JOHANNESBURG – Who’s the Proteas back-up keeper?
Late in Wednesday’s second One-Day International at SuperSport Park, Quinton de Kock left the field to tend to his bruised fingers – the result of catching 145km/h missiles from Kagiso Rabada and Co – leaving David Miller to don the wicket-keeping gloves.
In all the chatter about World Cup squads, little consideration has been given to what happens if De Kock gets hurt while keeping or injures himself in pre-match warm-ups.
Well, here it is: Miller will take the gloves. Or, as De Kock revealed later, Rassie van der Dussen could too.
It’s a crucial component of the squad. During the Pakistan series, captain Faf du Plessis revealed that South Africa were still weighing up taking a back-up keeper to England.
Heinrich Klaasen was viewed as that man, and was given 14 chances to stake a claim.
Sadly for him, after a very good start against India last summer, he’s just not been able to score with the requisite heft nor consistency.
He played himself out of contention.
At domestic level, youngsters like Sinethemba Qeshile and Kyle Verreynne have impressed, but their inexperience rules them out at this stage.
So, the selectors’ thinking has changed.
They have been looking within the squad, and with Van der Dussen having strongly pressed his claims for a World Cup spot this summer, he and Miller are being viewed as stand-in wicket-keepers in the case of an emergency.
De Kock’s thoughts on whether Miller’s presence behind the stumps on Wednesday meant the selectors had made up their minds about a back-up wicket-keeper were typically blunt.
“Bru, I don’t know. I’m not a selector, I’m not anybody. I’m just a player.”
Earlier this season, Titans coach and former Proteas keeper Mark Boucher was at one of the Proteas’ training sessions, working on wicket-keeping drills with Miller.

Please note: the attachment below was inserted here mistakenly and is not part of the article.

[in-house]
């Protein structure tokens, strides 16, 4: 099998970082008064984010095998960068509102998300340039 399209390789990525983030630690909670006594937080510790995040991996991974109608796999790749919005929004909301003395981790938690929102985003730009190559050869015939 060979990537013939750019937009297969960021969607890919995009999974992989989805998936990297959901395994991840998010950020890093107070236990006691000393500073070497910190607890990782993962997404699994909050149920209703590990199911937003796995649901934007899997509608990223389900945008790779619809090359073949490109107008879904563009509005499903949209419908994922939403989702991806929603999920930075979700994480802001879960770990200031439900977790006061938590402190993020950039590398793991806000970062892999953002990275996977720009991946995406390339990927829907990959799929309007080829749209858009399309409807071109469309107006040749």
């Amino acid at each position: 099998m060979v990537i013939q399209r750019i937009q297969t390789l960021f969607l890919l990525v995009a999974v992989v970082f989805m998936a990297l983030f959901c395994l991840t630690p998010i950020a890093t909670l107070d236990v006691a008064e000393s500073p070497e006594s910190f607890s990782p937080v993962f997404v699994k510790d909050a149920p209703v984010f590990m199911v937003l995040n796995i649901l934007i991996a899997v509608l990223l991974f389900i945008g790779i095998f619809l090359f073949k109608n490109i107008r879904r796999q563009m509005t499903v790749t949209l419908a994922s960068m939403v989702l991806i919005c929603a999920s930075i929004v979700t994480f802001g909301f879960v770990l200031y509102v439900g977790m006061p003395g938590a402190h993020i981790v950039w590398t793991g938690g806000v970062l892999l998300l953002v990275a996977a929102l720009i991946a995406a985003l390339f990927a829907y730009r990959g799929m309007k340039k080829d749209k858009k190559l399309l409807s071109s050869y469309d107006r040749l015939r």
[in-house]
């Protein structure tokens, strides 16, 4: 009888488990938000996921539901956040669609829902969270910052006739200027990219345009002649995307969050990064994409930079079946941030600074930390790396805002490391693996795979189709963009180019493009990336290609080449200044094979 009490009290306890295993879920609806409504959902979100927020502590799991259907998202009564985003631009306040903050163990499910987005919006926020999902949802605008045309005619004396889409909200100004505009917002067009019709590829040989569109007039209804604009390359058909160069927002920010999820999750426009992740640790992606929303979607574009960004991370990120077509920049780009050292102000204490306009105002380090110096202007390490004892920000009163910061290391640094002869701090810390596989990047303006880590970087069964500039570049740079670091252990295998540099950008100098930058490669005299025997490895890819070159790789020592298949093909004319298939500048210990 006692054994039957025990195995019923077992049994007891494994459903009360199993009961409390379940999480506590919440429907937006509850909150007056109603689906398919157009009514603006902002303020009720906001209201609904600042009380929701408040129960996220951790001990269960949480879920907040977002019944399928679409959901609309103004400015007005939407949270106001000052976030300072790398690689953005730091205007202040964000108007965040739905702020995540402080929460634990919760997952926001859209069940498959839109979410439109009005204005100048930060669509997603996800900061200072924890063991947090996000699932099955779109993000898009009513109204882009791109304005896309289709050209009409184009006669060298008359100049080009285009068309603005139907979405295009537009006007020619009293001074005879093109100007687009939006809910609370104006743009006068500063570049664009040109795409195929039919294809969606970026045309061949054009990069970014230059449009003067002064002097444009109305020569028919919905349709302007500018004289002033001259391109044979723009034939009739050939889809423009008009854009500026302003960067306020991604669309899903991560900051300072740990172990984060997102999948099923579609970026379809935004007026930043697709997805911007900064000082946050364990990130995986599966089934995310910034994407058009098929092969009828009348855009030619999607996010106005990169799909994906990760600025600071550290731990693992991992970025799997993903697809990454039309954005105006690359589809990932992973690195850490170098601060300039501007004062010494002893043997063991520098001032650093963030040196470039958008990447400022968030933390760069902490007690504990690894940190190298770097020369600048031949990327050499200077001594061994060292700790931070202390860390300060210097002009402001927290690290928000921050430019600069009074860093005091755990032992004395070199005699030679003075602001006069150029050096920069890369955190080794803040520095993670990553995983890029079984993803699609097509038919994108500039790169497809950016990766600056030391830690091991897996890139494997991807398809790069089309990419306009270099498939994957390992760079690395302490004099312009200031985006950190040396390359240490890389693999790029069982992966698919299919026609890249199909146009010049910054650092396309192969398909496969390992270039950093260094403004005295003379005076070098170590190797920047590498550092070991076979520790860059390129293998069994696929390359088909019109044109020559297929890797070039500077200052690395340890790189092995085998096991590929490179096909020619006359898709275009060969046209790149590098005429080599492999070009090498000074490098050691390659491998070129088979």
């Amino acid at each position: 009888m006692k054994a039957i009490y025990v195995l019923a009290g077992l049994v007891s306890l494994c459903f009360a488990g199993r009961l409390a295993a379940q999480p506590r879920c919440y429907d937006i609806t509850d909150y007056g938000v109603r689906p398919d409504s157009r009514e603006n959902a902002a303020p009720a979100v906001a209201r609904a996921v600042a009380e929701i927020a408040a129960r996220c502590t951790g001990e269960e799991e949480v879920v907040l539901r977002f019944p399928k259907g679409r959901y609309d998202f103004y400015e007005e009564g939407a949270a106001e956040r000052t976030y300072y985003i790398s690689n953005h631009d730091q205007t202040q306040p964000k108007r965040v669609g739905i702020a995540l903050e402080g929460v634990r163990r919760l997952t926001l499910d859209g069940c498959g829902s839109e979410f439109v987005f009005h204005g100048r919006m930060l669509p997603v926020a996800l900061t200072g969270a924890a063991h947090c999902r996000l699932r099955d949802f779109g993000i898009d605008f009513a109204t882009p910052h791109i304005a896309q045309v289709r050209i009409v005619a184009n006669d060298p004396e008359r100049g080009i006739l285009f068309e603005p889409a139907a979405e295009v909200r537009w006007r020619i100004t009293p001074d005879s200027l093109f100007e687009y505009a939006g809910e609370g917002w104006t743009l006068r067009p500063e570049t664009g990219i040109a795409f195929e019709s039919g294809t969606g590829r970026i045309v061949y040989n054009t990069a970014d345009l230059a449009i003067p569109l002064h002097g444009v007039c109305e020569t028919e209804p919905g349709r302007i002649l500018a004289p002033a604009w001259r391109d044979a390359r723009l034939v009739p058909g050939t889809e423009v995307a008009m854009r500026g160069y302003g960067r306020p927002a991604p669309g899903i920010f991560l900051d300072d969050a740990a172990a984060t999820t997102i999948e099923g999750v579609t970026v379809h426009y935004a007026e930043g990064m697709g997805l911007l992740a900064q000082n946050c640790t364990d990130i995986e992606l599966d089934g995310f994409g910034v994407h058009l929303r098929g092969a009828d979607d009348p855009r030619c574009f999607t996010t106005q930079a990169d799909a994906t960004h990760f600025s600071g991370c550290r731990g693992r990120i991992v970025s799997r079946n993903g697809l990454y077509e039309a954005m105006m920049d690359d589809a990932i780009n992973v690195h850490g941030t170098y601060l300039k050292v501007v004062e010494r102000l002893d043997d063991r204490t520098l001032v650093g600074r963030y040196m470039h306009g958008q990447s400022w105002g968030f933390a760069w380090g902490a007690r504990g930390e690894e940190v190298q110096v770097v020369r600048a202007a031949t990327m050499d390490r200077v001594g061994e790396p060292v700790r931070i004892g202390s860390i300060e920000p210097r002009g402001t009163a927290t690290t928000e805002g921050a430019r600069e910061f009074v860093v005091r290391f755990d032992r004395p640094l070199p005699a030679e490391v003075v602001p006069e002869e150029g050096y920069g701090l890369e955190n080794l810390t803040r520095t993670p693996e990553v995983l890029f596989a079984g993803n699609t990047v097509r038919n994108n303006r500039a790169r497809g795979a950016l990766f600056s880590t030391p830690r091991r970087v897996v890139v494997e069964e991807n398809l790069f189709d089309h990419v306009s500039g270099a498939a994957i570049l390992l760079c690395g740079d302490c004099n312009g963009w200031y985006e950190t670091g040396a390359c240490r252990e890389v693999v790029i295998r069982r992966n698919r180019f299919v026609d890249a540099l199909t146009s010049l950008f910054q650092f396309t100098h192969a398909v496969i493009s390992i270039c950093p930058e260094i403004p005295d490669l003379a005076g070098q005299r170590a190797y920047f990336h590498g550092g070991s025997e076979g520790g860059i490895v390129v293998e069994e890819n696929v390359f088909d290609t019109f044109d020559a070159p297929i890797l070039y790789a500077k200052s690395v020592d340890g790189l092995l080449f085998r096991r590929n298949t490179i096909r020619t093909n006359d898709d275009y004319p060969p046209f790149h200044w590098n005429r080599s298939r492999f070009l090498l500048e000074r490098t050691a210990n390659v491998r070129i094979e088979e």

Van der Dussen has done the job at provincial and franchise level for the Highveld Lions, so it’s not completely foreign to him either.
“Dave Miller and Rassie van der Dussen have been working on their keeping, and I try and help where I can,” De Kock said about the assistance he’s also been providing to his teammates.
“But it’s very much for an emergency case, say in the middle of a game, if something happens.”
Were a long-term injury to curtail De Kock’s World Cup, South Africa would follow ICC and World Cup tournament protocols and be able to fly a new wicket-keeper into the squad.
De Kock said leaving the field on Wednesday evening was just a precaution.
“It’s all good. It’s the usual finger ‘jobs’. Over time as a keeper, you’re always going to get something here and there in the finger.
“I was just looking after myself before the World Cup.”
Catching Rabada, Lungi Ngidi and Anrich Nortje on Wednesday was tough work. All three were pushing the speed gun beyond 140km/h, and television cameras picked up De Kock looking uncomfortable at times trying to catch the ball.
“He gives my fingers quite a beating, but he’s given me a lot of dismissals,” De Kock said of Rabada, who picked up his 100th ODI wicket on Wednesday.
“Tonight he bowled with a lot of heat, I think he scared one or two of their batsmen. It doesn’t help a batsman that a guy can bowl 150 with swing.
“He was always going to get a hundred wickets, and hopefully he gets 300 more.”
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